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PITT, William the Younger



Speech on a motion for the abolition of the slave trade: in the House of Commons, on Monday the second of April, 1792


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On board a ship, lying at Port Maria, in Jamaica, I saw another scramble in which, as usual, the poor negroes were greatly terrified. The women in particular, clang to each other in agonies scarcely to be conceived, shreeking through excess of terror, at the savage manner in which their bruta purchasers rushed upon, and seized them. Though humanity, one should imagine, would dictate the captains to apprize the poor negroes of the mode by which they were to ve sold, and by that means to guard them, in some degree, against the surprise and terror which must attend it, I never knew that any notice of the scramble was given tot hem. Nor have I any reason to think that it is done; or that this mode of sale is less frequent at this time, than formerly.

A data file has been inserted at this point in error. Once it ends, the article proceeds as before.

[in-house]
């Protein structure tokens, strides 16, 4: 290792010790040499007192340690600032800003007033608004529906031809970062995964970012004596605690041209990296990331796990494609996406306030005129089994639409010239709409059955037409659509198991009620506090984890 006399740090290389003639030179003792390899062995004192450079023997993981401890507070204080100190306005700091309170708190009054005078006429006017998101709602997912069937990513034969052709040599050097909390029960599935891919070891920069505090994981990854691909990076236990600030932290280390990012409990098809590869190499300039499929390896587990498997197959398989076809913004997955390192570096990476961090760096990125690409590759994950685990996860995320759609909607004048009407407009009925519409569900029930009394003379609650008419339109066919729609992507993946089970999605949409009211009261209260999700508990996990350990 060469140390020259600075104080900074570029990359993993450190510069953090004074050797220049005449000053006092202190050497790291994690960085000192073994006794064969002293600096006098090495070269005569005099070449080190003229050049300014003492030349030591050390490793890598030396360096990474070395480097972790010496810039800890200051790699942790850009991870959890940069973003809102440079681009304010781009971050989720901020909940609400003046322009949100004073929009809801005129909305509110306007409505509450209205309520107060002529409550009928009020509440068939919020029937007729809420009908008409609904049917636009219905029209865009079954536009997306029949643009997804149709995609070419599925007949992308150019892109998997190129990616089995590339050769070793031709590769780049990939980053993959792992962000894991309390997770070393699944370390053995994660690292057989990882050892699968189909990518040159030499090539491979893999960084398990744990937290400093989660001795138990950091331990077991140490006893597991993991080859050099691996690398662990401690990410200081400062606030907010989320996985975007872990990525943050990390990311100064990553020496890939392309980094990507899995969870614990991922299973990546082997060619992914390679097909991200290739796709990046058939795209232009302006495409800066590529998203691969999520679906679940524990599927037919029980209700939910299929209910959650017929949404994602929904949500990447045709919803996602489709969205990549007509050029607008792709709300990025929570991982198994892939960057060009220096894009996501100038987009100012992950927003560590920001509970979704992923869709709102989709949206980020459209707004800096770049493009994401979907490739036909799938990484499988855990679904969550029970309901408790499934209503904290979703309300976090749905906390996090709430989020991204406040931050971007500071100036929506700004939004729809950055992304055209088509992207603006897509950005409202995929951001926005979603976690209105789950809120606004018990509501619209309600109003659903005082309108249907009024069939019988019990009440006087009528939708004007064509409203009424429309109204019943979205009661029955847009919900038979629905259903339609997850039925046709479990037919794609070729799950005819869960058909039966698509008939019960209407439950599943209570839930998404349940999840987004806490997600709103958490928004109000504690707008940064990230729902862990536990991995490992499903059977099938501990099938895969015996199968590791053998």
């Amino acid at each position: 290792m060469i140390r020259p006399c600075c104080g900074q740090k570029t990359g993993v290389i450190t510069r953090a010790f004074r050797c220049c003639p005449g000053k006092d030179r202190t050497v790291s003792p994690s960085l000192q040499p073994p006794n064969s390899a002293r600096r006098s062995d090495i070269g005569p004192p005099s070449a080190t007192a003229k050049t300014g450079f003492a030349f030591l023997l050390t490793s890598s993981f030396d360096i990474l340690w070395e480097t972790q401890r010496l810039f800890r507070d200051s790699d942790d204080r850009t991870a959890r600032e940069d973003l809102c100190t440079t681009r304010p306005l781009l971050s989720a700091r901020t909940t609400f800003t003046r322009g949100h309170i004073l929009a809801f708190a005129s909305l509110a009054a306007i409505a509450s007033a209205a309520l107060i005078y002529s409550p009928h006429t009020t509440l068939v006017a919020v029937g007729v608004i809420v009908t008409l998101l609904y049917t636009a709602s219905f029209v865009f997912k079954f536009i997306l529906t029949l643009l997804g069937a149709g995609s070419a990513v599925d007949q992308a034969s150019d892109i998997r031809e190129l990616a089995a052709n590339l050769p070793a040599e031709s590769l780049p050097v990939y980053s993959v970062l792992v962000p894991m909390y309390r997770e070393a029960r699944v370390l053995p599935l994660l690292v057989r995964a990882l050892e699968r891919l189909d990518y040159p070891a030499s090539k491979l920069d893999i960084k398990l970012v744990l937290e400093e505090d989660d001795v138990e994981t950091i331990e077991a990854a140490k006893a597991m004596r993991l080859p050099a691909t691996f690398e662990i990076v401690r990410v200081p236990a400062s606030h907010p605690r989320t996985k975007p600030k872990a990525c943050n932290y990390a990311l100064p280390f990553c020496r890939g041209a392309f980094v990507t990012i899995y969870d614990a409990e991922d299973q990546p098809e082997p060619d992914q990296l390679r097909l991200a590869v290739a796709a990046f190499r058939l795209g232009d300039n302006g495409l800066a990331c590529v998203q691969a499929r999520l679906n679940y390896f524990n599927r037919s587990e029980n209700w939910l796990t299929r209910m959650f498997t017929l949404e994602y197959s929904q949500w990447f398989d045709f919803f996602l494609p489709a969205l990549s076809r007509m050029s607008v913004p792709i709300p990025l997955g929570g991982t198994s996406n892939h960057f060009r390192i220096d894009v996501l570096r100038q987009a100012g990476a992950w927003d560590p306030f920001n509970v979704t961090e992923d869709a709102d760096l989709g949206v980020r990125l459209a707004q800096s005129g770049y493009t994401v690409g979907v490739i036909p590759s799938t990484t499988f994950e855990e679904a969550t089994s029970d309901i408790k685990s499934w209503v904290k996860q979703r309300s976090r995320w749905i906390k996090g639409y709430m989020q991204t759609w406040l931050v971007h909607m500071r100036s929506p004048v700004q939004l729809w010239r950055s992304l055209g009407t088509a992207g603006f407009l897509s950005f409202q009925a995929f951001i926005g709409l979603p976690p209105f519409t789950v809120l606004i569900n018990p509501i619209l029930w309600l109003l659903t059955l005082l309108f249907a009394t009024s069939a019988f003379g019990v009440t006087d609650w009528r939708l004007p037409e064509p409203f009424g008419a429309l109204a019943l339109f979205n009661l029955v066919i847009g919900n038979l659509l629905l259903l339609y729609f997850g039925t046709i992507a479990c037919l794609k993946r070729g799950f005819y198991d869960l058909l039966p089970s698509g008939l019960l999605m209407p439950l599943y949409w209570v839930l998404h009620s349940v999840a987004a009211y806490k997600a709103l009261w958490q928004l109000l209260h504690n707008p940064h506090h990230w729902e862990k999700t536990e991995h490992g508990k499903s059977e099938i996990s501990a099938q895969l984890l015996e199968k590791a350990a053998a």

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I know of no evil that ever existed, nor can imagine any evil to exist, worse than the tearing of seventy or eighty thousand persons every year from their own land.

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